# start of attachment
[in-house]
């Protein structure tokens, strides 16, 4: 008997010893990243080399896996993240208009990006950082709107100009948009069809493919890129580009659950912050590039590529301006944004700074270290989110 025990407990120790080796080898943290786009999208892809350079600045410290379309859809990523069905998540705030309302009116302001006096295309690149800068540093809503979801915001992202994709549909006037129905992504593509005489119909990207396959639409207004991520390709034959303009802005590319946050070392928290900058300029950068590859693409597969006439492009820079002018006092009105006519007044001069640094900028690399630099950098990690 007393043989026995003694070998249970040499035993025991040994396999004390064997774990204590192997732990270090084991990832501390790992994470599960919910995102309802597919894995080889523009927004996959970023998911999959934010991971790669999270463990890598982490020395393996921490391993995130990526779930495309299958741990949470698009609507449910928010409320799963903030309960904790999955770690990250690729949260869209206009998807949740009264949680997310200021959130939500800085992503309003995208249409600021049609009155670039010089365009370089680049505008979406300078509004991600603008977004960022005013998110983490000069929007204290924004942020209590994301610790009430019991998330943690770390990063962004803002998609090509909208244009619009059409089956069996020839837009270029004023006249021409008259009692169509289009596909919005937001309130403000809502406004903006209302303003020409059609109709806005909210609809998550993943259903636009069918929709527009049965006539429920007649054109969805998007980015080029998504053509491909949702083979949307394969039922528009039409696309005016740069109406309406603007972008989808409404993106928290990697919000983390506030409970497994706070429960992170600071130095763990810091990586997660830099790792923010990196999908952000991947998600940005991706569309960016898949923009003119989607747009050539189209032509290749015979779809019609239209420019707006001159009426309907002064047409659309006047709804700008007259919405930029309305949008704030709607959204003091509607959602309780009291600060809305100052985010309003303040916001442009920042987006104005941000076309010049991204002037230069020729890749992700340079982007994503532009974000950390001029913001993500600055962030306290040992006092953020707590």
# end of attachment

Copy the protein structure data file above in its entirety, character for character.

[in-house]
């Protein structure tokens, strides 16, 4: 008997010893990243080399896996993240208009990006950082709107100009948009069809493919890129580009659950912050590039590529301006944004700074270290989110 025990407990120790080796080898943290786009999208892809350079600045410290379309859809990523069905998540705030309302009116302001006096295309690149800068540093809503979801915001992202994709549909006037129905992504593509005489119909990207396959639409207004991520390709034959303009802005590319946050070392928290900058300029950068590859693409597969006439492009820079002018006092009105006519007044001069640094900028690399630099950098990690 007393043989026995003694070998249970040499035993025991040994396999004390064997774990204590192997732990270090084991990832501390790992994470599960919910995102309802597919894995080889523009927004996959970023998911999959934010991971790669999270463990890598982490020395393996921490391993995130990526779930495309299958741990949470698009609507449910928010409320799963903030309960904790999955770690990250690729949260869209206009998807949740009264949680997310200021959130939500800085992503309003995208249409600021049609009155670039010089365009370089680049505008979406300078509004991600603008977004960022005013998110983490000069929007204290924004942020209590994301610790009430019991998330943690770390990063962004803002998609090509909208244009619009059409089956069996020839837009270029004023006249021409008259009692169509289009596909919005937001309130403000809502406004903006209302303003020409059609109709806005909210609809998550993943259903636009069918929709527009049965006539429920007649054109969805998007980015080029998504053509491909949702083979949307394969039922528009039409696309005016740069109406309406603007972008989808409404993106928290990697919000983390506030409970497994706070429960992170600071130095763990810091990586997660830099790792923010990196999908952000991947998600940005991706569309960016898949923009003119989607747009050539189209032509290749015979779809019609239209420019707006001159009426309907002064047409659309006047709804700008007259919405930029309305949008704030709607959204003091509607959602309780009291600060809305100052985010309003303040916001442009920042987006104005941000076309010049991204002037230069020729890749992700340079982007994503532009974000950390001029913001993500600055962030306290040992006092953020707590």